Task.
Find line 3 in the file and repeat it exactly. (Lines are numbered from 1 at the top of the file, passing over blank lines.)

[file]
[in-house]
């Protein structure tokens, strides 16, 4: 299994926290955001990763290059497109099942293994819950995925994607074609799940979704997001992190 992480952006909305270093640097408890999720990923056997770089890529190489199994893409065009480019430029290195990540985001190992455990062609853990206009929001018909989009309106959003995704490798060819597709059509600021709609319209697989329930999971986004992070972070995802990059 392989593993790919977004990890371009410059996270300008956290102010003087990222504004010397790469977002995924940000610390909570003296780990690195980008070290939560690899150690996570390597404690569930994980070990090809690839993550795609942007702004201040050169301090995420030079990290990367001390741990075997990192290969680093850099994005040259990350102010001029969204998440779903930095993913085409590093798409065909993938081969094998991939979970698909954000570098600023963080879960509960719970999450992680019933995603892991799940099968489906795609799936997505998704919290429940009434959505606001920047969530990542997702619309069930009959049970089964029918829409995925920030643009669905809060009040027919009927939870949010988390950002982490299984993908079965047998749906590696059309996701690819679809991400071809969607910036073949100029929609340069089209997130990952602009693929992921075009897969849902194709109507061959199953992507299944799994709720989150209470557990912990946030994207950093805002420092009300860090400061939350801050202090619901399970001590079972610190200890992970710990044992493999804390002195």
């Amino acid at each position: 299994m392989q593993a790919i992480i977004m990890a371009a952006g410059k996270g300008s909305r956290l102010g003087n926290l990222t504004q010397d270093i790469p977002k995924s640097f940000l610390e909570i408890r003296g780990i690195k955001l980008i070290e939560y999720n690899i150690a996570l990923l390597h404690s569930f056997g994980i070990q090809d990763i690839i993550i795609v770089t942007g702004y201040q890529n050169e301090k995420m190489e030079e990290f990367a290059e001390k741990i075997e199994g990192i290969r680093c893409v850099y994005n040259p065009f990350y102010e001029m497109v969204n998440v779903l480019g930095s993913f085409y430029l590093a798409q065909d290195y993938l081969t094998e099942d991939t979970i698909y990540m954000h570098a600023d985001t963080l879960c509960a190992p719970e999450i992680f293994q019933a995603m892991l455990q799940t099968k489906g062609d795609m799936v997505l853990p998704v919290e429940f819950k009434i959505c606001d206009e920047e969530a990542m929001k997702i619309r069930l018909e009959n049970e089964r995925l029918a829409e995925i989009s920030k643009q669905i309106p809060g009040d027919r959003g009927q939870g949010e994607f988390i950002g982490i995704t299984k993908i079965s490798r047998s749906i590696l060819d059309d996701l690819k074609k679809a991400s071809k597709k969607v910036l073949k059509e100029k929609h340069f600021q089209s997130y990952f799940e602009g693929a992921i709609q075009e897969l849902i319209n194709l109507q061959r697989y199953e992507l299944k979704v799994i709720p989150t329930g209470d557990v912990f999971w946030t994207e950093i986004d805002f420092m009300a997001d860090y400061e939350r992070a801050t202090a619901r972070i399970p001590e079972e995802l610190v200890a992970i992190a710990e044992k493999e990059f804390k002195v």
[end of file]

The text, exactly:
């Amino acid at each position: 299994m392989q593993a790919i992480i977004m990890a371009a952006g410059k996270g300008s909305r956290l102010g003087n926290l990222t504004q010397d270093i790469p977002k995924s640097f940000l610390e909570i408890r003296g780990i690195k955001l980008i070290e939560y999720n690899i150690a996570l990923l390597h404690s569930f056997g994980i070990q090809d990763i690839i993550i795609v770089t942007g702004y201040q890529n050169e301090k995420m190489e030079e990290f990367a290059e001390k741990i075997e199994g990192i290969r680093c893409v850099y994005n040259p065009f990350y102010e001029m497109v969204n998440v779903l480019g930095s993913f085409y430029l590093a798409q065909d290195y993938l081969t094998e099942d991939t979970i698909y990540m954000h570098a600023d985001t963080l879960c509960a190992p719970e999450i992680f293994q019933a995603m892991l455990q799940t099968k489906g062609d795609m799936v997505l853990p998704v919290e429940f819950k009434i959505c606001d206009e920047e969530a990542m929001k997702i619309r069930l018909e009959n049970e089964r995925l029918a829409e995925i989009s920030k643009q669905i309106p809060g009040d027919r959003g009927q939870g949010e994607f988390i950002g982490i995704t299984k993908i079965s490798r047998s749906i590696l060819d059309d996701l690819k074609k679809a991400s071809k597709k969607v910036l073949k059509e100029k929609h340069f600021q089209s997130y990952f799940e602009g693929a992921i709609q075009e897969l849902i319209n194709l109507q061959r697989y199953e992507l299944k979704v799994i709720p989150t329930g209470d557990v912990f999971w946030t994207e950093i986004d805002f420092m009300a997001d860090y400061e939350r992070a801050t202090a619901r972070i399970p001590e079972e995802l610190v200890a992970i992190a710990e044992k493999e990059f804390k002195v």